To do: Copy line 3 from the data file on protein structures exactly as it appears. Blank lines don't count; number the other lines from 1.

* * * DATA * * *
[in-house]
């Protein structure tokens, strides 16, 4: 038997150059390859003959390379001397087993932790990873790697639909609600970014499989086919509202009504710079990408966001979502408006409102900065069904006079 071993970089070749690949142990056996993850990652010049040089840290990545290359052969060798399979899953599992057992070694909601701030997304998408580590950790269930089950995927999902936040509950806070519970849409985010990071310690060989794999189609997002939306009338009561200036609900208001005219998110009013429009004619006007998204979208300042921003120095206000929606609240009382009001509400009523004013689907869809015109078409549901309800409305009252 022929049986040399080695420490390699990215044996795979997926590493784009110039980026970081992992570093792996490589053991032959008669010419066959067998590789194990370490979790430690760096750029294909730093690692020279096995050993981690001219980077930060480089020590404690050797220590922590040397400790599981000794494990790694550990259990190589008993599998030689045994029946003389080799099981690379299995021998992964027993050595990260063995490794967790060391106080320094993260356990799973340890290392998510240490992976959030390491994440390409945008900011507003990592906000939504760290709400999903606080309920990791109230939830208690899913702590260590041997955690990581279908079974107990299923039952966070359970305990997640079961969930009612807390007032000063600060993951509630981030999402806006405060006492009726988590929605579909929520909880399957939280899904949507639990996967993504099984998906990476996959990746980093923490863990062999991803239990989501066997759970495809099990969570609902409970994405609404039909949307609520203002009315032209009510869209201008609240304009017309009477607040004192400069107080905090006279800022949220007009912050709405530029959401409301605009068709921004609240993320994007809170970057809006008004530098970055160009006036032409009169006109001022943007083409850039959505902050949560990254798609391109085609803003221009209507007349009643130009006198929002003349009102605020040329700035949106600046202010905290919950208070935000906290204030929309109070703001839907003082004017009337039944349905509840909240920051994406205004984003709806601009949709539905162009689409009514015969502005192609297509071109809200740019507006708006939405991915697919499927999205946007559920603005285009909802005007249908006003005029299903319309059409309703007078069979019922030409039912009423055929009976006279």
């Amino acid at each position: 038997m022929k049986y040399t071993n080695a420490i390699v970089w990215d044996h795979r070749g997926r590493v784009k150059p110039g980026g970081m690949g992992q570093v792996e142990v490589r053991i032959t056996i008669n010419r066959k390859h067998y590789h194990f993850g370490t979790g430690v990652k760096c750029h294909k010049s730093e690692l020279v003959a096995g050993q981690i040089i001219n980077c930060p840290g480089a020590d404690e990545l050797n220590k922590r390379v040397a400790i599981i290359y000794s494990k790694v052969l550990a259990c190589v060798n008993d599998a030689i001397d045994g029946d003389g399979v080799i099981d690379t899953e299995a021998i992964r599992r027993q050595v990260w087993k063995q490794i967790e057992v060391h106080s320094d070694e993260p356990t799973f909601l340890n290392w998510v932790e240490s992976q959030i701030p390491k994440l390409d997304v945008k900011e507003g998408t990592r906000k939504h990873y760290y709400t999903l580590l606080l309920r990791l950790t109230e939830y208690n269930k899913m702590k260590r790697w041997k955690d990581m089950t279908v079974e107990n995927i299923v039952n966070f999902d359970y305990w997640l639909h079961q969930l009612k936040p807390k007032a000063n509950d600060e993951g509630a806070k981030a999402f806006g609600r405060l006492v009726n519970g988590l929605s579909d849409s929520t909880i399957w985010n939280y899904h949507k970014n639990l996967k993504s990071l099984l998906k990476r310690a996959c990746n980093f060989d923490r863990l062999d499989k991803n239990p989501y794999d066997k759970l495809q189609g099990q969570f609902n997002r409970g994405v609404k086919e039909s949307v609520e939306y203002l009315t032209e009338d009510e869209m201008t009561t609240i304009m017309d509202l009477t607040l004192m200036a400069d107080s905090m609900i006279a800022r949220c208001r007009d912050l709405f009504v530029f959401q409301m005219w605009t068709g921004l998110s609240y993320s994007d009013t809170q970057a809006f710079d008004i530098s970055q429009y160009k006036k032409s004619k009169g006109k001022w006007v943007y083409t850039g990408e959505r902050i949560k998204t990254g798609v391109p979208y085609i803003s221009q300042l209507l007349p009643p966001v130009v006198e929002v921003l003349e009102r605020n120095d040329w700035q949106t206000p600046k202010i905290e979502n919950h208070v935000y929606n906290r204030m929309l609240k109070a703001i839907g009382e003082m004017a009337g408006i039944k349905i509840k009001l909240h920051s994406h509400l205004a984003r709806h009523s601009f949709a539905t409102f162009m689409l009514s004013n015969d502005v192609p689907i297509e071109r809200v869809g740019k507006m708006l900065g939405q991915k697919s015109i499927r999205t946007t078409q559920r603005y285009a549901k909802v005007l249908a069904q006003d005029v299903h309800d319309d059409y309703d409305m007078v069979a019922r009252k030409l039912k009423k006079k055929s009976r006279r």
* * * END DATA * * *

């Amino acid at each position: 038997m022929k049986y040399t071993n080695a420490i390699v970089w990215d044996h795979r070749g997926r590493v784009k150059p110039g980026g970081m690949g992992q570093v792996e142990v490589r053991i032959t056996i008669n010419r066959k390859h067998y590789h194990f993850g370490t979790g430690v990652k760096c750029h294909k010049s730093e690692l020279v003959a096995g050993q981690i040089i001219n980077c930060p840290g480089a020590d404690e990545l050797n220590k922590r390379v040397a400790i599981i290359y000794s494990k790694v052969l550990a259990c190589v060798n008993d599998a030689i001397d045994g029946d003389g399979v080799i099981d690379t899953e299995a021998i992964r599992r027993q050595v990260w087993k063995q490794i967790e057992v060391h106080s320094d070694e993260p356990t799973f909601l340890n290392w998510v932790e240490s992976q959030i701030p390491k994440l390409d997304v945008k900011e507003g998408t990592r906000k939504h990873y760290y709400t999903l580590l606080l309920r990791l950790t109230e939830y208690n269930k899913m702590k260590r790697w041997k955690d990581m089950t279908v079974e107990n995927i299923v039952n966070f999902d359970y305990w997640l639909h079961q969930l009612k936040p807390k007032a000063n509950d600060e993951g509630a806070k981030a999402f806006g609600r405060l006492v009726n519970g988590l929605s579909d849409s929520t909880i399957w985010n939280y899904h949507k970014n639990l996967k993504s990071l099984l998906k990476r310690a996959c990746n980093f060989d923490r863990l062999d499989k991803n239990p989501y794999d066997k759970l495809q189609g099990q969570f609902n997002r409970g994405v609404k086919e039909s949307v609520e939306y203002l009315t032209e009338d009510e869209m201008t009561t609240i304009m017309d509202l009477t607040l004192m200036a400069d107080s905090m609900i006279a800022r949220c208001r007009d912050l709405f009504v530029f959401q409301m005219w605009t068709g921004l998110s609240y993320s994007d009013t809170q970057a809006f710079d008004i530098s970055q429009y160009k006036k032409s004619k009169g006109k001022w006007v943007y083409t850039g990408e959505r902050i949560k998204t990254g798609v391109p979208y085609i803003s221009q300042l209507l007349p009643p966001v130009v006198e929002v921003l003349e009102r605020n120095d040329w700035q949106t206000p600046k202010i905290e979502n919950h208070v935000y929606n906290r204030m929309l609240k109070a703001i839907g009382e003082m004017a009337g408006i039944k349905i509840k009001l909240h920051s994406h509400l205004a984003r709806h009523s601009f949709a539905t409102f162009m689409l009514s004013n015969d502005v192609p689907i297509e071109r809200v869809g740019k507006m708006l900065g939405q991915k697919s015109i499927r999205t946007t078409q559920r603005y285009a549901k909802v005007l249908a069904q006003d005029v299903h309800d319309d059409y309703d409305m007078v069979a019922r009252k030409l039912k009423k006079k055929s009976r006279r």